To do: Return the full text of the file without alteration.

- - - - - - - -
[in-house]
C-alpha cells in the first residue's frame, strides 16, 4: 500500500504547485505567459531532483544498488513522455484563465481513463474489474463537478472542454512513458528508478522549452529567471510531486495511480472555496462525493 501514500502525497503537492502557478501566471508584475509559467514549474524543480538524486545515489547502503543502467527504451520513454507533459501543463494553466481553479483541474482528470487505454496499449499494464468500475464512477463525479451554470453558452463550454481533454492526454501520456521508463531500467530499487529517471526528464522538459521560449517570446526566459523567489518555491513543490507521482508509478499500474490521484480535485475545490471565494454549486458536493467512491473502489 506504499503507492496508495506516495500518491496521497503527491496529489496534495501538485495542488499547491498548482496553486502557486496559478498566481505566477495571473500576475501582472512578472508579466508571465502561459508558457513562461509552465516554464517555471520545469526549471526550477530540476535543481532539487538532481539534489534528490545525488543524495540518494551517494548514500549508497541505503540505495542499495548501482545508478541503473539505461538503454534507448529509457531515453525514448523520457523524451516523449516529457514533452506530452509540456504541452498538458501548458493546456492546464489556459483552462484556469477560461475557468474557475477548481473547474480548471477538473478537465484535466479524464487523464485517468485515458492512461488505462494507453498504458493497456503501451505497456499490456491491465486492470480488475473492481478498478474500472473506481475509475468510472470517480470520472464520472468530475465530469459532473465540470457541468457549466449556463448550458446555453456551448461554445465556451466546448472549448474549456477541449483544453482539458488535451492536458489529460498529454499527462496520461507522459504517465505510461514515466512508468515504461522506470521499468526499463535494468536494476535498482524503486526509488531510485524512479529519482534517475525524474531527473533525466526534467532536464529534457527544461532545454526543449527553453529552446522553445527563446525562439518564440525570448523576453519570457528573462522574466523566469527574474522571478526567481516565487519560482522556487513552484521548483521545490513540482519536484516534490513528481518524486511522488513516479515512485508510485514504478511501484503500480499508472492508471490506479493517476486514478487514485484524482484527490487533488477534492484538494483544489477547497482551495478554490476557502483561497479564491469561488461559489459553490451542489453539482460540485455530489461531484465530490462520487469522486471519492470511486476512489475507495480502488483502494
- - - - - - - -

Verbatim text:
[in-house]
C-alpha cells in the first residue's frame, strides 16, 4: 500500500504547485505567459531532483544498488513522455484563465481513463474489474463537478472542454512513458528508478522549452529567471510531486495511480472555496462525493 501514500502525497503537492502557478501566471508584475509559467514549474524543480538524486545515489547502503543502467527504451520513454507533459501543463494553466481553479483541474482528470487505454496499449499494464468500475464512477463525479451554470453558452463550454481533454492526454501520456521508463531500467530499487529517471526528464522538459521560449517570446526566459523567489518555491513543490507521482508509478499500474490521484480535485475545490471565494454549486458536493467512491473502489 506504499503507492496508495506516495500518491496521497503527491496529489496534495501538485495542488499547491498548482496553486502557486496559478498566481505566477495571473500576475501582472512578472508579466508571465502561459508558457513562461509552465516554464517555471520545469526549471526550477530540476535543481532539487538532481539534489534528490545525488543524495540518494551517494548514500549508497541505503540505495542499495548501482545508478541503473539505461538503454534507448529509457531515453525514448523520457523524451516523449516529457514533452506530452509540456504541452498538458501548458493546456492546464489556459483552462484556469477560461475557468474557475477548481473547474480548471477538473478537465484535466479524464487523464485517468485515458492512461488505462494507453498504458493497456503501451505497456499490456491491465486492470480488475473492481478498478474500472473506481475509475468510472470517480470520472464520472468530475465530469459532473465540470457541468457549466449556463448550458446555453456551448461554445465556451466546448472549448474549456477541449483544453482539458488535451492536458489529460498529454499527462496520461507522459504517465505510461514515466512508468515504461522506470521499468526499463535494468536494476535498482524503486526509488531510485524512479529519482534517475525524474531527473533525466526534467532536464529534457527544461532545454526543449527553453529552446522553445527563446525562439518564440525570448523576453519570457528573462522574466523566469527574474522571478526567481516565487519560482522556487513552484521548483521545490513540482519536484516534490513528481518524486511522488513516479515512485508510485514504478511501484503500480499508472492508471490506479493517476486514478487514485484524482484527490487533488477534492484538494483544489477547497482551495478554490476557502483561497479564491469561488461559489459553490451542489453539482460540485455530489461531484465530490462520487469522486471519492470511486476512489475507495480502488483502494